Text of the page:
As paper was scarce and parchment very expensive, the full scale outline of the design for a stained glass window was drawn out on a whitened table top. The designer would indicate the principal outlines of his drawing, the shape and colour of the individual pieces of glass to be used, and the position of the lead strips (calmes) that would eventually hold all the pieces of glass together. The panes of coloured glass were cut to shape with a 'grozing iron' and laid on top of the drawing. Through the glass, details of the drawing - faces, hands, drapery, etc. - could be seen and these details were traced with an iron oxide pigment on the surface of the glass. After painting, the pieces were fired in a small furnace for sufficient time to fuse the paint to the surface of the glass, and then relaid on the table and assembled by the glazier, using strips of lead H-shaped in section, which allowed the glass to be slotted into the grooves on each side. The lead provided a strong but flexible bond. The intersections of all the lead strips were then soldered, and oily cement was rubbed into all the joints in order to make them watertight. The panels were then held in place in the window openings by a grid of iron bars set into the masonry.
From the early fourteenth century a further range of colours varying from a pale lemon to a deep orange could be achieved on one piece of glass through the discovery of 'silver stain', a silver compound painted on the back of the glass and then fired in a kiln. By the mid sixteenth century many different coloured enamels were being used. As a result, windows began to be painted like easel pictures on clear glass of regular rectangular shape, with lead calmes no longer an integral part of the design. These methods prevailed from the seventeenth to early nineteenth centuries. However, the earlier techniques were revived in Victorian times; the Museum's later displays show the survival, continuity and development of these traditional skills.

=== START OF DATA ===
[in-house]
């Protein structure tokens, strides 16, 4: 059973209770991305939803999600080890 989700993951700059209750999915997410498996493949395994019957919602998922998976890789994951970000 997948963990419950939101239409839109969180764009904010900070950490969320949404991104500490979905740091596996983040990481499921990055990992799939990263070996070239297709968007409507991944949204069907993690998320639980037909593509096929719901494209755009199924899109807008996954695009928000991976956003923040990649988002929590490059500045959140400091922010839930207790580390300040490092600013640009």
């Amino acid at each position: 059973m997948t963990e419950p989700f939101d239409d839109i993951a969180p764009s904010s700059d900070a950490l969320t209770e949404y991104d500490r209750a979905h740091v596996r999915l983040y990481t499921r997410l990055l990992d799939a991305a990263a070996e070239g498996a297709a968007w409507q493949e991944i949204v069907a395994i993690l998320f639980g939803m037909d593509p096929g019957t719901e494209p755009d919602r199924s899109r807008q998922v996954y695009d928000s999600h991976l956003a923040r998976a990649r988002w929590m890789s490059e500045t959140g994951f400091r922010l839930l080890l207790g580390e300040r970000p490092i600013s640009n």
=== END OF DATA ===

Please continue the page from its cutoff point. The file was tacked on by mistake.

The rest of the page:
Every window starts as a full-size cartoon, either drawn in the studio
or provided by an outside designer. Modern cartoons are drawn out on
paper. The coloured glass is then selected to conform with the
designer's conception and the position and purpose of the window. The
glass is cut to size with a glass cutter. Awkward curves can be nipped
('grozed') with a pair of smooth-jawed pliers.
The design is applied as a black or brown paint which is a mixture of
metal oxides, powdered glass and gum. The artist mixes it with water on
a thick glass tile. Solid lines are painted thickly, carefully tracing
the design from the cartoon. Thinner washes are left to dry and then
dusted with a badgerhair brush to give fine shading effects. Finished
pieces are then stored in glass racks to await firing in the kiln. The
painted glass is laid on trays of whiting and loaded into the hot upper
part of the kiln where it is fired at a temperature which fuses the
paint to the glass. lt is then left in the cooler part of the kiln to
relieve the strains created in the glass by firing.
Firing the glass The studio of C.E. Kempe c.1900
Leads of various sizes can be prepared from cast bars by squeezing them
through a lead mill, either electrically powered or hand cranked. The
window is assembled on a large table, each lead being cut and bent to
fit its pane. As the work progresses, completed parts are held against
battens by horseshoe nails tapped into the table. When the panel is
complete, each joint must he soldered individually. Finally the whole
window is sealed with mastic which is brushed hard into all the joints.